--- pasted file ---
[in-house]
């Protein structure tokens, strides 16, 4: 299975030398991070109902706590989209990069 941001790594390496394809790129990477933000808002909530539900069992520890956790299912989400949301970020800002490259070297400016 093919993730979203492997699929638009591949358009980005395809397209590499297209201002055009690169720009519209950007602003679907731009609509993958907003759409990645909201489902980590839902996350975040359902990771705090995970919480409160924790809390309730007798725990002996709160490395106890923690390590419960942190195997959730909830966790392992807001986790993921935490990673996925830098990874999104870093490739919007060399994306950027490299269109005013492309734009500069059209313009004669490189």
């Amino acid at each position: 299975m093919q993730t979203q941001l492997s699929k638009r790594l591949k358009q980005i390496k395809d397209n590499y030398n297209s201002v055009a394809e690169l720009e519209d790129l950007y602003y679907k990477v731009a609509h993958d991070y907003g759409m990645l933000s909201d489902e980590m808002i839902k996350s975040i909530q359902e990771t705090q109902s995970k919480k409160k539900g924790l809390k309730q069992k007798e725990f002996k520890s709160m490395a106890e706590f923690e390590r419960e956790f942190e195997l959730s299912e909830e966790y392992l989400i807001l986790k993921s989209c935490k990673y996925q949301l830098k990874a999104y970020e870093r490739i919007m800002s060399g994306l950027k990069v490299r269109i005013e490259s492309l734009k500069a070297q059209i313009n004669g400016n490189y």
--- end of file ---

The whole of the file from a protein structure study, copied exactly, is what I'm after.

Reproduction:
[in-house]
């Protein structure tokens, strides 16, 4: 299975030398991070109902706590989209990069 941001790594390496394809790129990477933000808002909530539900069992520890956790299912989400949301970020800002490259070297400016 093919993730979203492997699929638009591949358009980005395809397209590499297209201002055009690169720009519209950007602003679907731009609509993958907003759409990645909201489902980590839902996350975040359902990771705090995970919480409160924790809390309730007798725990002996709160490395106890923690390590419960942190195997959730909830966790392992807001986790993921935490990673996925830098990874999104870093490739919007060399994306950027490299269109005013492309734009500069059209313009004669490189």
């Amino acid at each position: 299975m093919q993730t979203q941001l492997s699929k638009r790594l591949k358009q980005i390496k395809d397209n590499y030398n297209s201002v055009a394809e690169l720009e519209d790129l950007y602003y679907k990477v731009a609509h993958d991070y907003g759409m990645l933000s909201d489902e980590m808002i839902k996350s975040i909530q359902e990771t705090q109902s995970k919480k409160k539900g924790l809390k309730q069992k007798e725990f002996k520890s709160m490395a106890e706590f923690e390590r419960e956790f942190e195997l959730s299912e909830e966790y392992l989400i807001l986790k993921s989209c935490k990673y996925q949301l830098k990874a999104y970020e870093r490739i919007m800002s060399g994306l950027k990069v490299r269109i005013e490259s492309l734009k500069a070297q059209i313009n004669g400016n490189y």